Lynn Patterson, Director, Corporate Responsibility of Royal Bank of Canada (RBC) will be the keynote speaker at the 2013 Youth Forum on Climate Change which this year is focusing on the Impact of Climate Change on Water and Food Resources in the Caribbean.
The Youth Forum on Climate Change hosted by Earth Conscious magazine will take place at the Capital Plaza, Port of Spain on Saturday, December 07, 2013.
Ms. Patterson, a Canadian national, oversees RBC’s global corporate responsibility strategy, including programs, communications and reporting. She is responsible for strategy and communications for the RBC Blue Water Project and the RBC Believe in Kids Pledge. The RBC Blue Water Project was launched in 2007 to help create a culture of water stewardship, and to date, the company has supported more than 600 not-for-profit water protection organizations worldwide, with donations of more than CA$33million.
Ms. Patterson has more than 25 years experience in corporate communications, and was a contributor to “Better by the Drop: Revealing the Value of Water to Canadian Agriculture’, published by the Blue Economy Initiative in 2013. She will speak about the importance of water to people, business and nature.
Linda Hutchinson-Jafar, Forum organiser and Editor of Earth Conscious Magazine says, “Ms. Patterson’s attendance affirms the company’s commitment to sustainability issues wherever RBC operates.” Mrs. Hutchinson-Jafar added, “The anticipated increased temperatures and reduced rainfall has serious implications for water resources and food sustainability in Trinidad and Tobago and the Caribbean…Ms. Patterson’s visit is quite timely”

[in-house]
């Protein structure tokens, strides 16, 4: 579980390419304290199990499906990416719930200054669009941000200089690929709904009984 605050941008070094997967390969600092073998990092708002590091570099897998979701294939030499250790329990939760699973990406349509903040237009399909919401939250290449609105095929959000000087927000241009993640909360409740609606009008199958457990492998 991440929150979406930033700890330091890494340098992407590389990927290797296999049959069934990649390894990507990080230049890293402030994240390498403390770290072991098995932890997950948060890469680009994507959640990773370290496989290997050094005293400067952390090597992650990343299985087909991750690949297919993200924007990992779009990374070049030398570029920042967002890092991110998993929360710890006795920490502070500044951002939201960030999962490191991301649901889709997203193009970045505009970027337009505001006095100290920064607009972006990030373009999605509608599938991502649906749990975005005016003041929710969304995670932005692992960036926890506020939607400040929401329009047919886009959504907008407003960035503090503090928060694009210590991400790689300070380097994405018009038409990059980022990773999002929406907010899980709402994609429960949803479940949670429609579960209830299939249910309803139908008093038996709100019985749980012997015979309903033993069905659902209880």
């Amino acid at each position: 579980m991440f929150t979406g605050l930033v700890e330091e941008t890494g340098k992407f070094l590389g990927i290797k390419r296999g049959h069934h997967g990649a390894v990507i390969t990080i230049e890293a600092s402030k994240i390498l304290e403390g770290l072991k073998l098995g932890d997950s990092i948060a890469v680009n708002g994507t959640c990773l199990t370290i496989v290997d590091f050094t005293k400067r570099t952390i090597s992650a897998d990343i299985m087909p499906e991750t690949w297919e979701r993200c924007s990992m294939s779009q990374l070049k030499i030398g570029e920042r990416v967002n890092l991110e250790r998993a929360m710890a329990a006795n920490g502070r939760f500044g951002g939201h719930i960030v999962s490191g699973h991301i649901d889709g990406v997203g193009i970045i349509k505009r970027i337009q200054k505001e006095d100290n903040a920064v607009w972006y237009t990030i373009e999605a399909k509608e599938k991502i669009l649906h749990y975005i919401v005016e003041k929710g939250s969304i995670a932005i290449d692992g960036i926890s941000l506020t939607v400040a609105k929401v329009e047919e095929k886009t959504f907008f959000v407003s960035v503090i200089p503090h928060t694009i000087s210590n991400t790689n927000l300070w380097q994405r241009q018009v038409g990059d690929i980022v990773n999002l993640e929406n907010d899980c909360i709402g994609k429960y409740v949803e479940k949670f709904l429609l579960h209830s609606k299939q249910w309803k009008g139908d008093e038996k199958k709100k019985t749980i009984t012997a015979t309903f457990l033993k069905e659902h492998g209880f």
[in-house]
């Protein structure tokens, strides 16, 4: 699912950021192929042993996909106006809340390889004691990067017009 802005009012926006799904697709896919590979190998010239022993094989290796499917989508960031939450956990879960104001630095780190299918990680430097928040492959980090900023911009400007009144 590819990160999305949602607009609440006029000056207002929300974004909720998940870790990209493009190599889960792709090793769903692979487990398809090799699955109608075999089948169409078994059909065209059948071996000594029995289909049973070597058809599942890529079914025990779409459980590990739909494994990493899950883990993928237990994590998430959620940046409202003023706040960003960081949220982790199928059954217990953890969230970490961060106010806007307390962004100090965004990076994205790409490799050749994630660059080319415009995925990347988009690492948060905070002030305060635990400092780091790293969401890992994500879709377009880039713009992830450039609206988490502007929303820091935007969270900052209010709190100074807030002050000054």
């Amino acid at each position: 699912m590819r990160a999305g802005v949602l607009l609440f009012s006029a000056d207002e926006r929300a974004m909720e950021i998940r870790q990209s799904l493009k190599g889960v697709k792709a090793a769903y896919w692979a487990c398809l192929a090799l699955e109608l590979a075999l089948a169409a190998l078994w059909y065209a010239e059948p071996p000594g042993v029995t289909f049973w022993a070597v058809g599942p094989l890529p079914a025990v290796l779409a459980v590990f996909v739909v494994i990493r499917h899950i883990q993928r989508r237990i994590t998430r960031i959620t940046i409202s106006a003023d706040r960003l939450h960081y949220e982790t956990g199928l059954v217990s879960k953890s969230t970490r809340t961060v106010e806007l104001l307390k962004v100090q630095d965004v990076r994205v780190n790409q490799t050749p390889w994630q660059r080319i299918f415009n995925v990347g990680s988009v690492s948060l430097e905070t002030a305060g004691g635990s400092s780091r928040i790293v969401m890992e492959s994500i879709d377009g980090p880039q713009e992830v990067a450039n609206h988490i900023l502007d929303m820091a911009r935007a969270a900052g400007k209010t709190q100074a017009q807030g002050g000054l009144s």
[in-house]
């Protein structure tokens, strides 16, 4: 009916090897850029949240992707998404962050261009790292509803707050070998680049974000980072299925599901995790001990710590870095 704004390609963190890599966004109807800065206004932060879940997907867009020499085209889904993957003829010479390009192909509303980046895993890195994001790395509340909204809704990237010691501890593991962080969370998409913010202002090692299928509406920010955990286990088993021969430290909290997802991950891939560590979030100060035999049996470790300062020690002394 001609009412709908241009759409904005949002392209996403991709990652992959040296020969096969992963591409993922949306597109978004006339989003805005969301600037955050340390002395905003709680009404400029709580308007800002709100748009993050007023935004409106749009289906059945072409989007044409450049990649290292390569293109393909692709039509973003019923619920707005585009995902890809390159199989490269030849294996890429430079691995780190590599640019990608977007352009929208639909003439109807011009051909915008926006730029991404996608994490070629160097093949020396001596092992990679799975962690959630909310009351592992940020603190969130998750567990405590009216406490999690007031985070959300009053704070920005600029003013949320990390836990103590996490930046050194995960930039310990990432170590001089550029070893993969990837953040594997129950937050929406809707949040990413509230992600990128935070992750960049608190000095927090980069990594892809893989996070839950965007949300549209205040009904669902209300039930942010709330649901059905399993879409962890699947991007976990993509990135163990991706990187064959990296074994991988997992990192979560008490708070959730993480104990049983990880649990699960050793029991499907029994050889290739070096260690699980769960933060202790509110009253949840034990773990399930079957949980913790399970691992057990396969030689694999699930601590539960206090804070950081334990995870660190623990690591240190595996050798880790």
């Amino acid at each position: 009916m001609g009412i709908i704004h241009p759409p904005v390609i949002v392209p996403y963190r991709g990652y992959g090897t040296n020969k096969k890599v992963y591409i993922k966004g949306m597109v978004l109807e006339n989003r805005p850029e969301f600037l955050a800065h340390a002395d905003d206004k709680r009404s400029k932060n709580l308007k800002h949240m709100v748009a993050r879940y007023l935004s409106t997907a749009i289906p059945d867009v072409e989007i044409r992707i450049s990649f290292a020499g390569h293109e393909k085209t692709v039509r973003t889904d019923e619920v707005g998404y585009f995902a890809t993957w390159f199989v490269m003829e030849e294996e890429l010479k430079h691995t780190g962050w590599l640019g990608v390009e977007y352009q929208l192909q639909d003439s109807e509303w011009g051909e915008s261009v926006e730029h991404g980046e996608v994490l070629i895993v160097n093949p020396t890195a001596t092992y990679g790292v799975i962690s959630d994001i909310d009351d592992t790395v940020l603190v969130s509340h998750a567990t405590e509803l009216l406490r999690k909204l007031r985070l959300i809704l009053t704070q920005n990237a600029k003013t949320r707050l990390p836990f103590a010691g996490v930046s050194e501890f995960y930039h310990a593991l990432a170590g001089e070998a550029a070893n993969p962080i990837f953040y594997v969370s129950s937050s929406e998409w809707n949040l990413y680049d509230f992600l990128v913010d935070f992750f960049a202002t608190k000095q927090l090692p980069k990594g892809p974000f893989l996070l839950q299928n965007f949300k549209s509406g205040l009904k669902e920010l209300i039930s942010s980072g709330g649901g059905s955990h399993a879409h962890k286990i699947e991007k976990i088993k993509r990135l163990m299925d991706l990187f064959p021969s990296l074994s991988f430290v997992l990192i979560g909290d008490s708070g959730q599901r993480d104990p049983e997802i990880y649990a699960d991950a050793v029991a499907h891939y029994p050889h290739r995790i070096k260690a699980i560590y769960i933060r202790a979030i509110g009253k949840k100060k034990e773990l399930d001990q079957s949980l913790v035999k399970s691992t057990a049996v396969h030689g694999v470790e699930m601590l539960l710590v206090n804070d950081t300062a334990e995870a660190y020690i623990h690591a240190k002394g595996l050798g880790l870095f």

The 2013 Youth Forum themed ‘Impact on Livelihoods: Water & Food Security’ will have its focus on agriculture and water resources, two major sectors that are already adversely impacted by climatic changes.
Now in its third year, the Forum has for over the last two years, provided a voice for more than 500 youth delegates between ages 14-25 drawn from a number of secondary schools and tertiary institutions as well as from NOGs and relevant agencies across Trinidad and Tobago. Through the Forum, the country is witnessing a welcome shift among teens and young adults towards conservation and preservation of the natural environment.
According to Mrs. Hutchinson-Jafar, the broader objectives of the Youth Forum on Climate Change aim to engage and empower youth to develop and pursue innovative ideas aimed at addressing the issues of climate change and its potential negative impact on society, beginning at the personal and community levels.
Within this context, there are three key objectives: Awareness, Leadership and Action. They are, to build awareness among youth on issues of the environment and climate change; to foster the next generation of leadership in sustainable development and climate change adaptation and to encourage environmental action.